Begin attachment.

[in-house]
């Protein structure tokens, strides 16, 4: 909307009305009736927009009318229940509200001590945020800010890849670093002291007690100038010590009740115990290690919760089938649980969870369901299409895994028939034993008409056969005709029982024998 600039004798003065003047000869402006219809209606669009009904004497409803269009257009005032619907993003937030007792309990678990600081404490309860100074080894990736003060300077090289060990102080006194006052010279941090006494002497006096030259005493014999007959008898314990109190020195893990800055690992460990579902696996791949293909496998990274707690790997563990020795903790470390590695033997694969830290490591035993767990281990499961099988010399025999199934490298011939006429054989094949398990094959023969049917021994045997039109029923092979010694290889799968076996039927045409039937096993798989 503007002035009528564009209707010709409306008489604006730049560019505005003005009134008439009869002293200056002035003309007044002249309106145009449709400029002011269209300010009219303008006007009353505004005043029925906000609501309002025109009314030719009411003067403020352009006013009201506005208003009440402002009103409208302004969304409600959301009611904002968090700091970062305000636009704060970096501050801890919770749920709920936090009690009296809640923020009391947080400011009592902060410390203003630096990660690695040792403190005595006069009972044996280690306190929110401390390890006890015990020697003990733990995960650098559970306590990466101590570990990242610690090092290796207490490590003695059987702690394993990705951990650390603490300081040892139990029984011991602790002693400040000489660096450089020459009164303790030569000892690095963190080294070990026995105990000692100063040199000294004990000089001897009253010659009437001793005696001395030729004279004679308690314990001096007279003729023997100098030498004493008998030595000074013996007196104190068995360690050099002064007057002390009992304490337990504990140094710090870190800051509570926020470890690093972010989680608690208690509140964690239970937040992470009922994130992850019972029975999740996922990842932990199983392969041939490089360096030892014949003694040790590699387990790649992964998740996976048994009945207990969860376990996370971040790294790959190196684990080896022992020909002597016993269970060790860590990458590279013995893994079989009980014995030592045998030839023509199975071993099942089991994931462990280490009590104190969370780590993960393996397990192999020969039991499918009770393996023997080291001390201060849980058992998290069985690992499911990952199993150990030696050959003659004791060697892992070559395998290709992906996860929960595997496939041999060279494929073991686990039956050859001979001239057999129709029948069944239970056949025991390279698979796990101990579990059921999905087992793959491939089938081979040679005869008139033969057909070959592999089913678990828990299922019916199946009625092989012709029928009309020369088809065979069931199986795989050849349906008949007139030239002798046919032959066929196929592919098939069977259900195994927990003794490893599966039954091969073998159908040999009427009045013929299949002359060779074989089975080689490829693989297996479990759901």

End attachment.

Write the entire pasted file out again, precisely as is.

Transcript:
[in-house]
């Protein structure tokens, strides 16, 4: 909307009305009736927009009318229940509200001590945020800010890849670093002291007690100038010590009740115990290690919760089938649980969870369901299409895994028939034993008409056969005709029982024998 600039004798003065003047000869402006219809209606669009009904004497409803269009257009005032619907993003937030007792309990678990600081404490309860100074080894990736003060300077090289060990102080006194006052010279941090006494002497006096030259005493014999007959008898314990109190020195893990800055690992460990579902696996791949293909496998990274707690790997563990020795903790470390590695033997694969830290490591035993767990281990499961099988010399025999199934490298011939006429054989094949398990094959023969049917021994045997039109029923092979010694290889799968076996039927045409039937096993798989 503007002035009528564009209707010709409306008489604006730049560019505005003005009134008439009869002293200056002035003309007044002249309106145009449709400029002011269209300010009219303008006007009353505004005043029925906000609501309002025109009314030719009411003067403020352009006013009201506005208003009440402002009103409208302004969304409600959301009611904002968090700091970062305000636009704060970096501050801890919770749920709920936090009690009296809640923020009391947080400011009592902060410390203003630096990660690695040792403190005595006069009972044996280690306190929110401390390890006890015990020697003990733990995960650098559970306590990466101590570990990242610690090092290796207490490590003695059987702690394993990705951990650390603490300081040892139990029984011991602790002693400040000489660096450089020459009164303790030569000892690095963190080294070990026995105990000692100063040199000294004990000089001897009253010659009437001793005696001395030729004279004679308690314990001096007279003729023997100098030498004493008998030595000074013996007196104190068995360690050099002064007057002390009992304490337990504990140094710090870190800051509570926020470890690093972010989680608690208690509140964690239970937040992470009922994130992850019972029975999740996922990842932990199983392969041939490089360096030892014949003694040790590699387990790649992964998740996976048994009945207990969860376990996370971040790294790959190196684990080896022992020909002597016993269970060790860590990458590279013995893994079989009980014995030592045998030839023509199975071993099942089991994931462990280490009590104190969370780590993960393996397990192999020969039991499918009770393996023997080291001390201060849980058992998290069985690992499911990952199993150990030696050959003659004791060697892992070559395998290709992906996860929960595997496939041999060279494929073991686990039956050859001979001239057999129709029948069944239970056949025991390279698979796990101990579990059921999905087992793959491939089938081979040679005869008139033969057909070959592999089913678990828990299922019916199946009625092989012709029928009309020369088809065979069931199986795989050849349906008949007139030239002798046919032959066929196929592919098939069977259900195994927990003794490893599966039954091969073998159908040999009427009045013929299949002359060779074989089975080689490829693989297996479990759901």